27 March 2010

Western Arthurs Jan 2003, Day 2

Junction Creek to Lake Cygnus

Well, one good thing about climbing 600m up Moraine A in the rain and drizzle, is that you don't get as hot as you would on a sunny day. Even so, if we weren't already saturated by brushing past so much wet foliage, we'd have probably been saturated by our own perspiration. It is very strange feeling so hot when all around you is so cold. Clouds clinging to the top of the range reduced visibility to about 50m, and at times the whole party ahead of me would disappear from view.

"Ah!", thought I. "This is the Western Arthurs weather people tell you about!"
Actually I was wrong. It's not, because it wasn't a blizzard.

The creator of these steps was either an engineer or an artist. They are remarkable either way (both up and down!). Lake Cygnus was down there somewhere. We had purposefully made each day short so that there lots of time to rest, eat, avoid whiteouts, and so on. Tassy Parks and Wildlife have been working hard on the traditional campsites up the top of the Western Arthurs. There are camping platforms at Lake Cygnus, Lake Oberon, High Moor, and Haven Lake. Whilst they take the wildness out of camping, they certainly help keep the place from deteriorating. It is such a delicate alpine environment that "wild camping" is just not appropriate.

In fact, whilst walking to Lake Cygnus, you can see some fenced trial areas where they have been measuring the wear and tear of traffic on alpine meadow. And actually you can see the traffic damage all along the track wherever they haven't done trackwork. It is a real paradox. The place is being loved to death.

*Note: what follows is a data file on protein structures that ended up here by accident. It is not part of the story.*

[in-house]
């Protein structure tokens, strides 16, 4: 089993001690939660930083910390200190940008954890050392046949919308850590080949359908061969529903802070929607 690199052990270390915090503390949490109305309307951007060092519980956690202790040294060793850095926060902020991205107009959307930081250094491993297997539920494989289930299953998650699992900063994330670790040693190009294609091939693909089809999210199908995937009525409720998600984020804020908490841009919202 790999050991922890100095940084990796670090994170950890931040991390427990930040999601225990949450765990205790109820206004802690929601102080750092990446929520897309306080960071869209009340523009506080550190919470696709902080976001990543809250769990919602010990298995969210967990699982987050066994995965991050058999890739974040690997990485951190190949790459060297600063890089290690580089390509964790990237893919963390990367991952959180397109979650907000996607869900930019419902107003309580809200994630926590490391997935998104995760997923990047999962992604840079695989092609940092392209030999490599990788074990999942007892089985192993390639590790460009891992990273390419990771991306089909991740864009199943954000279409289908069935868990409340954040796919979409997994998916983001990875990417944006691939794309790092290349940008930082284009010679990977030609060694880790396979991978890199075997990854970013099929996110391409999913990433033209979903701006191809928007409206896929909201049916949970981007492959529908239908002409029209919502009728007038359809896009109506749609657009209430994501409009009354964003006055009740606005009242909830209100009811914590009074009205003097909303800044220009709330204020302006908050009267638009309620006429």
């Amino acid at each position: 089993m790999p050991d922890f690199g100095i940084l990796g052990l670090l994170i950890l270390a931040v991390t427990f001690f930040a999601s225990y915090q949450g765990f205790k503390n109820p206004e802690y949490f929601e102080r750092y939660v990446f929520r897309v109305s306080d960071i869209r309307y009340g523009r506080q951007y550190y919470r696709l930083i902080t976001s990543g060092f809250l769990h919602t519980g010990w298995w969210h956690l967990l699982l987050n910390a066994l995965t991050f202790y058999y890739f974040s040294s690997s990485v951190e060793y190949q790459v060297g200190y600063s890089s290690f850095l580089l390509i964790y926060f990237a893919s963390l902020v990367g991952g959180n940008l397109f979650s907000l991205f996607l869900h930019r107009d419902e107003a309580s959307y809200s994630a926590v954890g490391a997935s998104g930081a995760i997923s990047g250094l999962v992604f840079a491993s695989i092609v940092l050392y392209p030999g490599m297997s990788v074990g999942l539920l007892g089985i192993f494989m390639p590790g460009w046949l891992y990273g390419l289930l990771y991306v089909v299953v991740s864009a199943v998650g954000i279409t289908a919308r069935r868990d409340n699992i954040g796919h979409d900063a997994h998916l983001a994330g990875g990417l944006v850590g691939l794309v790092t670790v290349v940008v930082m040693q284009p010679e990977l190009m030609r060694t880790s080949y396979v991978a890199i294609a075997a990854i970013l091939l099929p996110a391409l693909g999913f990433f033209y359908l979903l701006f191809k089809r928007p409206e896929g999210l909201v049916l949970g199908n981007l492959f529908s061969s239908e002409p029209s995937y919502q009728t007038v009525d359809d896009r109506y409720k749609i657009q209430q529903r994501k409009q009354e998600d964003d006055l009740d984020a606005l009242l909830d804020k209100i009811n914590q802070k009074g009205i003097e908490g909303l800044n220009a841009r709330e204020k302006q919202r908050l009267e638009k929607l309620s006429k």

After the cloud cleared, we climbed back up to get a clearer view of what we'd missed in the bad weather earlier that day. The trial areas are near this view.

Mt Hesperus is a beautiful peak. Moraine A is beyond the right hand spur. The couloir on the right drops down to Lake Pluto, which is adjacent to Lake Neptune. The picture above of Helen and the Lakes in the background gives and idea of how far that gully drops.

From couloirs and long drops to boudoirs and short ones. One thing about the "developed" campsites is that they (and Junction Creek) each had these "atomic" dunnies. They are fantastic! Just unscrew the lid, turn around without looking down, do your business, and then screw the lid back on. Net time taken, about one minute with the right sort of diet! These things alone have done much to reduce the incidence of giardia and similar bugs up in the mountains, and certainly reduce the incidence of poorly buried paper all over the place (witness some of the emergency huts around Dove Lake at Cradle Mtn).

As seen on Andrew Purdam's Bushwalking Treasure Box blog.

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